Tuesday, 30 May 2006
Question 71: To ask the Minister for Communications, Marine and Natural Resources if he has received and reviewed a report (details supplied) on the management and conservation of fish stocks on a global basis; his views on whether the present regional fisheries management system is adequate; the measures the Government is proposing at EU and UN levels to respond to the problem of overfishing and the potential extinction of certain fish species; and if he will make a statement on the matter. [20623/06]
I have received the report in question which has been prepared by the World Wildlife Fund and Traffic, a wildlife trade monitoring organisation. It makes a useful contribution to the important task of continually enhancing approaches to fisheries management.
Regional fisheries organisations, RFOs, are multilateral organisations operating under a UN framework which primarily manage fish stocks outside exclusive fisheries zones or fish stocks that straddle those zones. Ireland's participation in international fisheries management takes place in the context of our membership of the EU, within the framework of the Common Fisheries Policy, CFP. The CFP governs the management of all fisheries in which Ireland participates and Ireland contributes to the work and development of regional fisheries organisations within that framework.
The current regional fisheries management system is developing on an ongoing basis. The developing regional management system offers the best system for the development of fisheries management on the high seas. Where RFOs have developed, they promote agreement across international boundaries, reflecting the migratory nature of many fish stocks, which necessarily involves reconciling the views of a number of different nations.
For the eastern Atlantic waters, the main regional fisheries organisations are the North-East Atlantic Fisheries Commission, based in London, and the International Convention for the Conservation of Atlantic Tunas, based in Madrid. Both organisations make an important contribution to fisheries management.
In European waters, it has been clear for some time that there are problems in regard to certain stocks. However the CFP, through its review in 2002 in which Ireland played a prominent part, has put strategies in place to address these difficulties. These measures include strengthened control and enforcement, recovery plans for stocks outside safe biological limits and catch and effort limitations.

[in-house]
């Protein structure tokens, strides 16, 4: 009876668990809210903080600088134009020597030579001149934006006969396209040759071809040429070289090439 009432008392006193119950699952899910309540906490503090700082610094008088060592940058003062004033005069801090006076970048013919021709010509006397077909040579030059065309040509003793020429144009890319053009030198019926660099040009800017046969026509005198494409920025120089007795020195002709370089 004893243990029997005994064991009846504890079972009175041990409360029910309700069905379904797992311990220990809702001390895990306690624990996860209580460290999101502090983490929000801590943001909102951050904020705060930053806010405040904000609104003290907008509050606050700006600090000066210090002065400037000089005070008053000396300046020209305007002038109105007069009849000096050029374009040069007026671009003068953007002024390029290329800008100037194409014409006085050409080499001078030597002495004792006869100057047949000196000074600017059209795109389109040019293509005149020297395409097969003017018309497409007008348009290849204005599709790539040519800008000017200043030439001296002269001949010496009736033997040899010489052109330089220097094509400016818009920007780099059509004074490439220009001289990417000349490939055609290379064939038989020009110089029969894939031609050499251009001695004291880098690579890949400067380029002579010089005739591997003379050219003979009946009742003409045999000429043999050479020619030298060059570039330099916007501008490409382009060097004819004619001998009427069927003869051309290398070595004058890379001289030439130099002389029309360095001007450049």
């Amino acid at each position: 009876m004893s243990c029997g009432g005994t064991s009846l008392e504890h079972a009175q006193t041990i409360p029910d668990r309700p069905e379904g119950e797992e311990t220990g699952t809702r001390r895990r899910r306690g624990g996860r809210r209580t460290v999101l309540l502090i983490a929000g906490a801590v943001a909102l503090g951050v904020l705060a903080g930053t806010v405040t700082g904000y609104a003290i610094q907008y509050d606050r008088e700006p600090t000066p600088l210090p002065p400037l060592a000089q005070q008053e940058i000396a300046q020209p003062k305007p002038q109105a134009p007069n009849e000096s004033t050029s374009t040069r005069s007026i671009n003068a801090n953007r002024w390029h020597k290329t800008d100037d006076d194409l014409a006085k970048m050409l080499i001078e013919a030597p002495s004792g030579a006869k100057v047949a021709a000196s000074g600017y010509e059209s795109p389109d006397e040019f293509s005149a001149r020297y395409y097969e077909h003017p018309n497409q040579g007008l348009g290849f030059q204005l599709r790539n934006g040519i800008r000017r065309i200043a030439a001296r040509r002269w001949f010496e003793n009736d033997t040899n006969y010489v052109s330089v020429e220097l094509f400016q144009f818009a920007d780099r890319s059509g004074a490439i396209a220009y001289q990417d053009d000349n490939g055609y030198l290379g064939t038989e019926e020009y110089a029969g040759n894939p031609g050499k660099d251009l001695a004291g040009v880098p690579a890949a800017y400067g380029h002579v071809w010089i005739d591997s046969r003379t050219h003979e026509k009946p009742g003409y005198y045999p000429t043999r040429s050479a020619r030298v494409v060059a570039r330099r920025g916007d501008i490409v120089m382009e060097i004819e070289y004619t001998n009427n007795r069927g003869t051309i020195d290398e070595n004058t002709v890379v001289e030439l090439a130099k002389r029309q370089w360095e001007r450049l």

The clear conclusion of the report by the World Wildlife Fund and the Traffic organisation, Follow the Leader, is that regional approaches such as the European Common Fisheries Policy have failed dismally to protect worldwide fishing stocks. What is the Minister of State's response to this conclusion? Since the enactment of the Sea-Fisheries and Maritime Jurisdiction Act, has anything changed in terms of the information we receive from the Commodore of the Naval Service on the monitoring of non-Irish vessels fishing in our waters?
Will the Minister of State indicate what is happening in regard to the EU fisheries control agency? Is it now up and running in Vigo where it was supposed to be established and is it in contact on a real time basis with Haulbowline? Is any new system in place and has anything changed? The Minister, Deputy Noel Dempsey, played a dramatic role in the passing of that legislation. What has changed in recent months since the debate on fisheries control?
Where is it intended to site the new Irish fisheries protection agency? Will it be in one of the five fishery ports of Howth, Killybegs, Castletownbere, Dunmore East or Rossaveal? Is it intended to locate it within a fishery harbour? When will it be established and what resources will be made available to it?
To answer the last question first, the office will be based in Clonakilty and the service will be rolled out over the next six months. I read the document to which the Deputy referred, Follow the Leader. I suppose some of us follow the leader occasionally. Many of the issues raised in that report refer to the problems within the organisations to which the Deputy referred. We have dealt with many of the issues raised through the UN fisheries laws. During the Presidency of the EU we led the way in regard to conservation in terms of fishery stock management and putting in place measures to deal with the breach of international agreements and so on. Ireland is complying reasonably well with many of the issues raised in the report. Reference is made in the report to political will, sustainability, transparency——